Housing affordability and the negative impact regulations have on home ownership and housing was the featured topic for Week 6 of the legislative session. It was a busy week and we expect to keep up same pace during Week 7. Below are a few things BAM has been working on.
Affordable Housing Hearings: There were two hearings regarding housing affordability and regulatory costs. The morning hearing in the House was comprehensive and a multi-perspective of affordability (or lack thereof) in housing. Steve Noble (CMBA & 2019 BAM President) and Mike Paradise (RAB & 2015 BAM President) did a really nice job giving concrete examples of the impact of the energy code and infrastructure funding. It has become apparent that the energy code has become a big conversation at the Capitol not only at this hearing, but in other conversations as well. The afternoon hearing in the Senate focused more about the Price Out study that Housing First MN prepared. Steve closed the hearing’s list of testifiers with very authentic testimony and a real world perspective.
Steve was also able to spend the day with BAM, which was great to connect with legislators and opened the door to have unique conversations about what BAM is working on. We invite you to do the same if you want to spend the morning or afternoon with us. Special guests change the conversational dynamic and help promote BAM initiatives.
Construction Careers: Last week Senator Carla Nelson (R-Rochester) successfully passed SF293 out of the Senate Education Finance & Policy committee and passed to the Jobs & Economic Growth Finance & Policy committee. This bill is one of our top priorities for 2019 and are now waiting for the bill to receive additional committee hearings.
Legacy Grant Coordinated Watershed Management: This week in the Environment & Natural Resources Finance Division, HF875 authored by Representative Peter Fischer (DFL-Maplewood) was heard. This bill requests for legacy grant money to allow for coordinated management of the many (and often redundant) watershed permitting agencies. This bill defines what a comprehensive local water management plan is and adds surface water and groundwater interactions among other items to the list of considerations that must be made when setting priorities.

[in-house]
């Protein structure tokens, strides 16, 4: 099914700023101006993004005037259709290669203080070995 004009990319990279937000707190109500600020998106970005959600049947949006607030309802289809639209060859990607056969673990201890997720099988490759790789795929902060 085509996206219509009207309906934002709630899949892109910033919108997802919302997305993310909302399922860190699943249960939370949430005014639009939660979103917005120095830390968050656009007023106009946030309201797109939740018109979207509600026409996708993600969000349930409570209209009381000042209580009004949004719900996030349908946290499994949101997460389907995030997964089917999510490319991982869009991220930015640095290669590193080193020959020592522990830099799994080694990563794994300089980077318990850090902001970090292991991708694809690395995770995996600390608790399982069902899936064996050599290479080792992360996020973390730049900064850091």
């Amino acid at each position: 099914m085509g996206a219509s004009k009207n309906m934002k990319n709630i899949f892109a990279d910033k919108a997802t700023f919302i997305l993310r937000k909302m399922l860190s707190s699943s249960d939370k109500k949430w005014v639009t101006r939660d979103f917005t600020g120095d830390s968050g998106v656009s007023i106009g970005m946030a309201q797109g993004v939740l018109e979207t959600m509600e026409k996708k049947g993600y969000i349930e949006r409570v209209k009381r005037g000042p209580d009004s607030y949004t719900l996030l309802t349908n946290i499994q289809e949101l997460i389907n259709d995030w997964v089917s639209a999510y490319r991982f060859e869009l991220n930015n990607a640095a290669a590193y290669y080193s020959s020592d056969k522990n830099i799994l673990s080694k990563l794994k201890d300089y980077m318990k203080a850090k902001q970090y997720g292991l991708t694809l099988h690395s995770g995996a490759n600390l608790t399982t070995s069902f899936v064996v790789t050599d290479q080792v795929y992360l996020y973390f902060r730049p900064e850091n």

404 Assumption: SF962, authored by Senator Mathews (R-Milaca) and heard this week in the Environment & Natural Resources Finance Committee pertains to the state assuming the U.S. Army Corps of Engineers Section 404 Federal Clean Water Act permitting authority. The idea of Minnesota taking over the federal government’s role in this aspect of water permitting has been around for several years now and finally may be getting traction. The bill allows for the state and federal permitting systems to be consolidated to reduce redundancy and duplication.
Construction Tax Exemption: HF7670 sponsored by Representative Mike Freiberg (DFL- Golden Valley) provides a sale tax exemption for building and construction materials/supplies brought by contractors and subcontractors for a government projects such as schools, libraries, nursing homes, and public infrastructure such as water, sewer, and road infrastructure. This bill was heard in the House Taxes Committee this week and laid over by the committee.
BAM Priorities: BAM has 16 bills (8 House and 8 Senate) we are pushing this legislative session that are geared toward improving statewide code administration and builder licensing compliance. At this point, we have both a Senator and Representative ready to drop these bills. Additionally, we are working with the Reviser’s office with Representative Mahoney (DFL-St. Paul)’s approval to draft a bill pertaining to the best use of the funds held in the Contract Recovery Fund. We have made great progress on all of these bills and look forward to the upcoming weeks.
Committee deadlines for 2019: Last week the three deadlines for committees to complete their business for the session were unveiled: March 15th, March 29th, and April 12th. As a reminder the legislature must complete its work by May 20th this year. We now have one month until the first deadline so we expect committee hearings to ramp up even more in the next few weeks.« Previous Post